But as soon as a storm approaches, the LMR system is worth its weight in gold as it serves to protect the public, and coordinate a workforce that is rapidly assessing, isolating and restoring service in incredibly dangerous conditions. Most will agree that the LMR system is not optional, it’s essential.

So how do you drive up the value of the investment during business-as-usual conditions?

Consider this: A US electric distribution utility has 2000 capacity banks, distributed across its operation, to compensate for voltage loss associated with warm weather and/or planned state changes. Four times a year, each bank must be manually switched over, by guys in trucks. On average, a truck roll costs a utility $500.

2000 capacity banks
X four visits annually
X $500 per visit
= US$4million OPEX each year.

Imagine converting that $4 million OPEX per annum into CAPEX for infrastructure upgrades, or business efficiency assets. Simply by using the data capacity that already exists in a DMR Tier III voice network, these manual switchovers can be managed remotely, from your control centre. Of course this isn’t entirely without cost – each capacitor bank would need a data terminal installed to control the switchover. But at around US$1,000 each, the company in the example will have paid that cost in just two truck rolls. So after just six months, the CAPEX is repaid, and they begin to recoup OPEX.

Better still, you don’t need to invest $1000 on each of those capacity banks all at once. In fact, the business case to tackle the less-accessible banks first is really compelling, as the savings on those truck rolls are greater. By investing first in those banks with the highest savings, you can use those OPEX savings to fund rollout of terminals on other capacitor banks.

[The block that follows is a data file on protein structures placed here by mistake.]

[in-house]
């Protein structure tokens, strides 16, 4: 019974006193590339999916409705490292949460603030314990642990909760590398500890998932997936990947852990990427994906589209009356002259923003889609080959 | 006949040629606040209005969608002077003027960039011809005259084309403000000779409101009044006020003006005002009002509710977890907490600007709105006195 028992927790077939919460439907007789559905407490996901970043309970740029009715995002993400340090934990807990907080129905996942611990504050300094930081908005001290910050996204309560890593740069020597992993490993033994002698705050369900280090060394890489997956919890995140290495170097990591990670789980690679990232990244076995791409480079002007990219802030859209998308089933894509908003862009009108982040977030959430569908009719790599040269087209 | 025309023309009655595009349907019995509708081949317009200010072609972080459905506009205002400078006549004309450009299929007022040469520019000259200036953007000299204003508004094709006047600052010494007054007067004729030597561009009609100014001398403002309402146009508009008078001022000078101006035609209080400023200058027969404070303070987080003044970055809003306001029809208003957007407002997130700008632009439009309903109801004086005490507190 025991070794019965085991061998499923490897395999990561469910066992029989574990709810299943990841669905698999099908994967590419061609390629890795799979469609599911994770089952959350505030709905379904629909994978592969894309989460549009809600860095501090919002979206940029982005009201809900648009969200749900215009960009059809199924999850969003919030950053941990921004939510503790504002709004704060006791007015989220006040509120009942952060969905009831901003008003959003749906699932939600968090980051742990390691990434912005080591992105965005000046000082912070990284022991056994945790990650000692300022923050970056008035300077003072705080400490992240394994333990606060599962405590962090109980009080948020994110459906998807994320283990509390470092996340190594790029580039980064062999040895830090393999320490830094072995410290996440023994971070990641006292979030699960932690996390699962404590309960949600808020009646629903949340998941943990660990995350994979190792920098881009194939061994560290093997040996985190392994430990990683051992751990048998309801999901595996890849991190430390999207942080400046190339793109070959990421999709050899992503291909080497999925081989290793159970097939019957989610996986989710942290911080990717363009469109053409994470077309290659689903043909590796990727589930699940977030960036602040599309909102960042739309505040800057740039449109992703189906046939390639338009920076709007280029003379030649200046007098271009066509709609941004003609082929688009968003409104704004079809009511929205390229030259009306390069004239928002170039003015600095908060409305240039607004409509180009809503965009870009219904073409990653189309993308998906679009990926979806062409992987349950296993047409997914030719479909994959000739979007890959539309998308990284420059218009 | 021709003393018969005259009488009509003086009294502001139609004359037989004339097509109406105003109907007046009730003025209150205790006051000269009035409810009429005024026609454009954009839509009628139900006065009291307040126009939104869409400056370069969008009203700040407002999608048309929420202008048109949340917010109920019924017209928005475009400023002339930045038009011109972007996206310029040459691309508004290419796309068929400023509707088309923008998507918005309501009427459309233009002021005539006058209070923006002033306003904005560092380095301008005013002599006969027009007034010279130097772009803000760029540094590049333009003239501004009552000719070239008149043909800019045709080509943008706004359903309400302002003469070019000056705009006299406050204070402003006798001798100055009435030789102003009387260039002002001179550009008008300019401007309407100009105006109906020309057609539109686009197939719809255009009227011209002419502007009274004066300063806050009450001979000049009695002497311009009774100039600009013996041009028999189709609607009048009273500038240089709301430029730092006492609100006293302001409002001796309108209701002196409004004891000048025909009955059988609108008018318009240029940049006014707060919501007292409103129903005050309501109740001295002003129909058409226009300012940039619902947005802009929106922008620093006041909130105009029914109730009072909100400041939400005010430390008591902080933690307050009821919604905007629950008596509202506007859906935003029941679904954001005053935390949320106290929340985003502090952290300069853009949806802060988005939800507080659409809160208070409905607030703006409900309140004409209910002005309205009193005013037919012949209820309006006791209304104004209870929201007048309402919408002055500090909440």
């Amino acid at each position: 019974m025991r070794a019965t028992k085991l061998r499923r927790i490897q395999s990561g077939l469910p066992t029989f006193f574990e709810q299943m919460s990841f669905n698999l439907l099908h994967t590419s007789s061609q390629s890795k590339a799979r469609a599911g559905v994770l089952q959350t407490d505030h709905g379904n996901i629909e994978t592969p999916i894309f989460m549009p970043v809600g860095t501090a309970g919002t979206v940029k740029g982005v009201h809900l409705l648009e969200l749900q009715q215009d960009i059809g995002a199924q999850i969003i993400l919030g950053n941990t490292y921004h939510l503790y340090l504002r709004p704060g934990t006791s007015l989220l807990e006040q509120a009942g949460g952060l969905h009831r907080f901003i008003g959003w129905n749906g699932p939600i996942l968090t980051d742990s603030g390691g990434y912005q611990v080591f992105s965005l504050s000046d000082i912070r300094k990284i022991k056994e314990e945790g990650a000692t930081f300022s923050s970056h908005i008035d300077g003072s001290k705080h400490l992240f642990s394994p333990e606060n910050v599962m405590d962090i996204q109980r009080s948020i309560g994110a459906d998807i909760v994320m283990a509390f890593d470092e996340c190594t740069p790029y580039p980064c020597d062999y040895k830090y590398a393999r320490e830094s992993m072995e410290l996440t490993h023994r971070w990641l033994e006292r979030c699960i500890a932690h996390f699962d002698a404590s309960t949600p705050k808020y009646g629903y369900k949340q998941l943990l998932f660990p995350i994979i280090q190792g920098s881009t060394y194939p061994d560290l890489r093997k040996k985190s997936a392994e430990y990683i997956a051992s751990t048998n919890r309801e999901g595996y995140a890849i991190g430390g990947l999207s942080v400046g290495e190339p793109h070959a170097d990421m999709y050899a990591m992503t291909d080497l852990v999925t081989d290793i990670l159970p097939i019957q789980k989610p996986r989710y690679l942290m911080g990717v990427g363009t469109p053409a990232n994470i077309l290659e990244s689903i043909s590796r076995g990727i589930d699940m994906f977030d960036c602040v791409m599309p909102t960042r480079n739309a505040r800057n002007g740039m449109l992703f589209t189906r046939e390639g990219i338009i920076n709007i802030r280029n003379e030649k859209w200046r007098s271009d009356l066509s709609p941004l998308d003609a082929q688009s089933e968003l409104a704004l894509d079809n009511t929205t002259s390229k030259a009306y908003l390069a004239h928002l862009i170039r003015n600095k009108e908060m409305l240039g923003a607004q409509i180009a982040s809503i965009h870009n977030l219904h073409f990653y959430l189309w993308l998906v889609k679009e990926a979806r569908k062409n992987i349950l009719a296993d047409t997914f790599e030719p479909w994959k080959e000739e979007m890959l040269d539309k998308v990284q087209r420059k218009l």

This is premised on $500 per truck roll being the average. Depending on your geography, distance travelled and weather, some of those banks may be costing twice that (or more) for every visit. Conservatively, you might have 10% of your cap banks in this category. Let’s take a look at those numbers:

200 hard-to-reach banks
x four visits annually
x $1000 per visit
= US$800,000 OPEX saving

200 hard-to-reach banks
x $1,000 data terminal each
= US$200,000 CAPEX investment

US$800,000 OPEX saving
- US$200,000 CAPEX investment
= US$600,000 CAPEX available to invest in 600 further data terminals.

So at the end of the second year, truck rolls to those first 200 banks have netted you US$600,000 net OPEX to spend, and those 600 new banks add at least an extra $1,200,000 to that. Converting those OPEX savings to CAPEX, you now have more than enough to complete the data terminal rollout to the remaining capacitor banks.

Of course, that’s not the end of the efficiency gains and cost saving those data terminals will reap for you. Other uses include SCADA applications, such as polling switches and reclosers, capturing voltage and current readings, providing remote diagnostics, and making configuration updates.

I’m not advocating a massive change in the way you do business here. But it makes great business sense to use your manpower and vehicles in a smarter way, and take advantage of the data capability that you already have. By substantially reducing your OPEX, you can free up that hard-to-get CAPEX for maintenance, repairs and upgrades to the infrastructure your community depends on. The decisions made in selecting your next Digital LMR may be one of the best decisions you have ever made.